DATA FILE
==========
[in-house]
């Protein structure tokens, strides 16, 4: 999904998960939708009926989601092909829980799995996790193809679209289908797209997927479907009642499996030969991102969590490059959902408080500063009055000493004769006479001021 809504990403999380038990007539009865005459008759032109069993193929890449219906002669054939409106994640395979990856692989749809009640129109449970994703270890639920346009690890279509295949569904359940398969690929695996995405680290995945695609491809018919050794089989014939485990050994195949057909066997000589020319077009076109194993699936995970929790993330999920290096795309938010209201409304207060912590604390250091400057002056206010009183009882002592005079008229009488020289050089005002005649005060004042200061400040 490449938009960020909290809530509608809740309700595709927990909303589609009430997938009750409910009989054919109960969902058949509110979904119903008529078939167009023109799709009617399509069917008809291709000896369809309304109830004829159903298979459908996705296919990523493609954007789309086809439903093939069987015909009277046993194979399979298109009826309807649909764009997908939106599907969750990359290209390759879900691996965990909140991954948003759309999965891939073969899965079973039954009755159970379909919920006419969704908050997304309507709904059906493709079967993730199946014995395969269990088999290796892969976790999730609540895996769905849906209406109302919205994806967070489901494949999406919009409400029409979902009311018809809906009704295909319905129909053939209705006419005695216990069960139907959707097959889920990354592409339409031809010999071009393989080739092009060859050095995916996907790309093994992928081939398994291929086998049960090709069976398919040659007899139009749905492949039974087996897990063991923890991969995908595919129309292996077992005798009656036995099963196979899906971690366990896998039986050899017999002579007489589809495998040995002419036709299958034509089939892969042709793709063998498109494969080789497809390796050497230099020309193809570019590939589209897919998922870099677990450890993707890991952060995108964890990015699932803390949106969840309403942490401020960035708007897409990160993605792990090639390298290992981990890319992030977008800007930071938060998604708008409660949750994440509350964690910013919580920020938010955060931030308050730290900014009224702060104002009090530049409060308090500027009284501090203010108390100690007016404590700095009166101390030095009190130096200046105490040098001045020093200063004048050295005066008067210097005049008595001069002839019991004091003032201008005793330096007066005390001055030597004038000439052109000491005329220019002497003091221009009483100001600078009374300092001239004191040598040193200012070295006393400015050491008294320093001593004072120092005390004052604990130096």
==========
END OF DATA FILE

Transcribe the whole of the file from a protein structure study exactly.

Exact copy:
[in-house]
């Protein structure tokens, strides 16, 4: 999904998960939708009926989601092909829980799995996790193809679209289908797209997927479907009642499996030969991102969590490059959902408080500063009055000493004769006479001021 809504990403999380038990007539009865005459008759032109069993193929890449219906002669054939409106994640395979990856692989749809009640129109449970994703270890639920346009690890279509295949569904359940398969690929695996995405680290995945695609491809018919050794089989014939485990050994195949057909066997000589020319077009076109194993699936995970929790993330999920290096795309938010209201409304207060912590604390250091400057002056206010009183009882002592005079008229009488020289050089005002005649005060004042200061400040 490449938009960020909290809530509608809740309700595709927990909303589609009430997938009750409910009989054919109960969902058949509110979904119903008529078939167009023109799709009617399509069917008809291709000896369809309304109830004829159903298979459908996705296919990523493609954007789309086809439903093939069987015909009277046993194979399979298109009826309807649909764009997908939106599907969750990359290209390759879900691996965990909140991954948003759309999965891939073969899965079973039954009755159970379909919920006419969704908050997304309507709904059906493709079967993730199946014995395969269990088999290796892969976790999730609540895996769905849906209406109302919205994806967070489901494949999406919009409400029409979902009311018809809906009704295909319905129909053939209705006419005695216990069960139907959707097959889920990354592409339409031809010999071009393989080739092009060859050095995916996907790309093994992928081939398994291929086998049960090709069976398919040659007899139009749905492949039974087996897990063991923890991969995908595919129309292996077992005798009656036995099963196979899906971690366990896998039986050899017999002579007489589809495998040995002419036709299958034509089939892969042709793709063998498109494969080789497809390796050497230099020309193809570019590939589209897919998922870099677990450890993707890991952060995108964890990015699932803390949106969840309403942490401020960035708007897409990160993605792990090639390298290992981990890319992030977008800007930071938060998604708008409660949750994440509350964690910013919580920020938010955060931030308050730290900014009224702060104002009090530049409060308090500027009284501090203010108390100690007016404590700095009166101390030095009190130096200046105490040098001045020093200063004048050295005066008067210097005049008595001069002839019991004091003032201008005793330096007066005390001055030597004038000439052109000491005329220019002497003091221009009483100001600078009374300092001239004191040598040193200012070295006393400015050491008294320093001593004072120092005390004052604990130096």